Today I have another set of photos to share. Much like the last photos I posted, these have an autumn theme and were taken in a pumpkin patch. I thought it would be make the perfect lighthearted backdrop for a wacky dress like this one, and it did not disappoint!

This was my first time having the whole ensemble on and I was pretty pleased with it – everything fit and was really comfortable. I was a bit concerned the petticoat would show, or that the bonnet would slip around, but neither of those were an issue.

I paired this with my regency stays that I made ages ago, and my “Victorian“* boots. Neither are particularly accurate to this period but helped achieve the silhouette I wanted. I talk more about the petticoats and the construction of this costume in these posts:

Post 1: The Bodice

Post 2: The Sleeves, Skirt, and Bonnet

Before getting into the photos I wanted to mention my last post, where I reviewed a bunch of costume reference books. If you’re interested in any of them this is the time to buy! Amazon has $10 off book purchases, and Barnes & Noble has 15% off your order, which makes the price of those pretty inspiration books a bit easier to manage!

Now onto the photos!

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And some muddy boots after a long morning! Luckily none got on the dress.

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And that’s it! Thanks for reading!

 
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Posted by on November 28, 2016 in 19th century, Completed Costumes

 

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Making a Cotton Sateen Regency Bonnet

Usually I post about making a dress, then post about making matching accessories. But today I felt like blogging about making this bonnet, so i’m doing things a little backwards.

I’ve recently finished a regency themed dress made from a red and white floral fabric. I showed a little preview of it in my last progress report, and a blog post about the process will be up in the coming weeks. The dress has a bright print but is very simple in design, which makes it an excellent candidate for accessories. I decided to pair it with a bonnet made from cotton sateen and a pair of white shoes. This post will be about making the bonnet and decorating the shoes.

I’m not very familiar with bonnets from the early 1800s so I did a bit of research. It seems cotton caps were more common than bonnets, but I didn’t think those would be very flattering on me or look nice with the dress. After a lot of searching I found reference images that I liked. The first is on the bottom left of this print and the second is shown here. My plan was to combine the brim from the second image with the cap/banding of the first image.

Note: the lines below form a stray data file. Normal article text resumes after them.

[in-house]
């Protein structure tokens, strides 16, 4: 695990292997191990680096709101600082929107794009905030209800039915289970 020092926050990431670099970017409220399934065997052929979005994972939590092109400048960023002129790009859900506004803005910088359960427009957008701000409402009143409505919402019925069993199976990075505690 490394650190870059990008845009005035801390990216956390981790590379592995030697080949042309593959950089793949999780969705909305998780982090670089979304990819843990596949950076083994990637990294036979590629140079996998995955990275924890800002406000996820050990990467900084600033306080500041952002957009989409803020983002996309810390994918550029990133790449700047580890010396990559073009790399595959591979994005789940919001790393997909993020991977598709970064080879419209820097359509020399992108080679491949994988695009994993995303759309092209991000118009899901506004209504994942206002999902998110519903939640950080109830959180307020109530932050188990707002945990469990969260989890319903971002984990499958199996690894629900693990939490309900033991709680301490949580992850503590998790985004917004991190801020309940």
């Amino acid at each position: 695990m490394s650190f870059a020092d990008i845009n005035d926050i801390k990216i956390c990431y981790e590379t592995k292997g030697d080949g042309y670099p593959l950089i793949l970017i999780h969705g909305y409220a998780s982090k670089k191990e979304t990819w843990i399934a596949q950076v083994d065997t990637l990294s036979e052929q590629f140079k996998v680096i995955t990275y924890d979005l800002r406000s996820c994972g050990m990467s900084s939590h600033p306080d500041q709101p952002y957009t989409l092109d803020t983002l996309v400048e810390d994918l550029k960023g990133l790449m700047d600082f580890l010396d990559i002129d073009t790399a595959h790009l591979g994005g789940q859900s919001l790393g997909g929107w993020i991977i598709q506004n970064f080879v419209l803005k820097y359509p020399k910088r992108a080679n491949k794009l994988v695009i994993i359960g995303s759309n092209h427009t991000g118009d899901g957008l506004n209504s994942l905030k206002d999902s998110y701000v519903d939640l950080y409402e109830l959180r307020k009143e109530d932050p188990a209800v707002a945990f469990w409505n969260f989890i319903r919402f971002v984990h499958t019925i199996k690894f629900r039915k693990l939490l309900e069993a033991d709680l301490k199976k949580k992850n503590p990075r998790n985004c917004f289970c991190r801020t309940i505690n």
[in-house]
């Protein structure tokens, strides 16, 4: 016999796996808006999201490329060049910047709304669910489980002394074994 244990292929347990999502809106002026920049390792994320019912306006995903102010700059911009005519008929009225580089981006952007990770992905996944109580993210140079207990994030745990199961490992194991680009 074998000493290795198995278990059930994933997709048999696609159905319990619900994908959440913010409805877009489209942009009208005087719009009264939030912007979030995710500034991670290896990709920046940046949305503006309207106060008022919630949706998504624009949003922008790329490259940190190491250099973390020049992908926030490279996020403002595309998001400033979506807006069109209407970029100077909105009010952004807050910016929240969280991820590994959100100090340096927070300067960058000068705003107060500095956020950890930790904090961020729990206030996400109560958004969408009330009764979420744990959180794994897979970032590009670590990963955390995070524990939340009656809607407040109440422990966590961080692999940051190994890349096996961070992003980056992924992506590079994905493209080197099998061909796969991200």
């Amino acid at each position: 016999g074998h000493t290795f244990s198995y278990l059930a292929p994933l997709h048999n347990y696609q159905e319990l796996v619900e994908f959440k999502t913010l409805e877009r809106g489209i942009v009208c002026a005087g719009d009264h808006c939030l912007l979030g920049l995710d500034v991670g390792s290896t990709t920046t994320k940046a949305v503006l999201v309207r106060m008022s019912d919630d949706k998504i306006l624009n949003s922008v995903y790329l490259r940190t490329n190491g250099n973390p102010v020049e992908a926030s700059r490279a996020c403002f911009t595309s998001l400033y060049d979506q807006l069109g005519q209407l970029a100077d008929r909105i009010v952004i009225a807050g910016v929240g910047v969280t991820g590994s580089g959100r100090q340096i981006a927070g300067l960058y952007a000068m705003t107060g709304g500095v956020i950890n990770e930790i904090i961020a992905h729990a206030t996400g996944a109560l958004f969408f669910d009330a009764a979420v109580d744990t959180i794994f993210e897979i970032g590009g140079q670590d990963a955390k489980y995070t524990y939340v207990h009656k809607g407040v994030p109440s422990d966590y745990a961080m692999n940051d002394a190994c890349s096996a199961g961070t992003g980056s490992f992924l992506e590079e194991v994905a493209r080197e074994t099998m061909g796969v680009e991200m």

Here is my sketch illustrating that plan…I draw really badly sometimes.

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The brim and back of the bonnet are made from interfacing with wire in the edges. The outside will be covered with red cotton sateen and the interior will be white. I also chose to make the cap portion flexible and made entirely from fabric, with no base.

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And I have some fake flowers and pearls which I wanted to use as decoration.

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With a bit of a plan in mind it was time to get to work!

I never really know where to start when it comes to bonnets, so I tried to drape the brim shape on a wig head. That process looked a bit like this…

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When it was removed from the form it looked like this!

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I made it a little bit larger to account for the fact that my wig head is smaller than my head.

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And I had a pattern! It looked about right when I held it up to my head, so I used the pattern as a guide and cut out the interfacing. This is heavy duty felt weight interfacing, which i’ve used for headpieces in the past. I should have used buckram, but I still haven’t ordered any.

(it’s on my list, i’ll get to it someday…)

The interfacing sat weirdly on my head, it looked much different and way larger than the newsprint layer. So I cut several inches off each side. I don’t regret doing this, but I wish I hadn’t cut off so much. My bonnet ended up being a little bit too small and sits farther back on my head than I would like.

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Using my sketch as a guide I drafted a back panel which will cup my neck and attach to the brim. This also got cut out of interfacing.

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Then I whip stitched wire to each edge. This allows the bonnet to be shaped.

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To cover up the wire and texture of the interfacing I sewed flannel over the top side of each piece. I did a really awful job of this, but that’s okay, no one will see it.

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The top layer of the back piece are bands of cotton sateen. I made these bands by sewing three inch wide strips of cotton sateen into tubes, then turning them right side out and ironing them.

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The bands got sewn on but I left the top and bottom edge open. The lining got tucked into the open edges and sewn down. Eyelet lace will eventually be sewn under the bottom band, and the top band will hide the raw edge of the lace used for the cap. So  these were left open for the time being.

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This is the interior.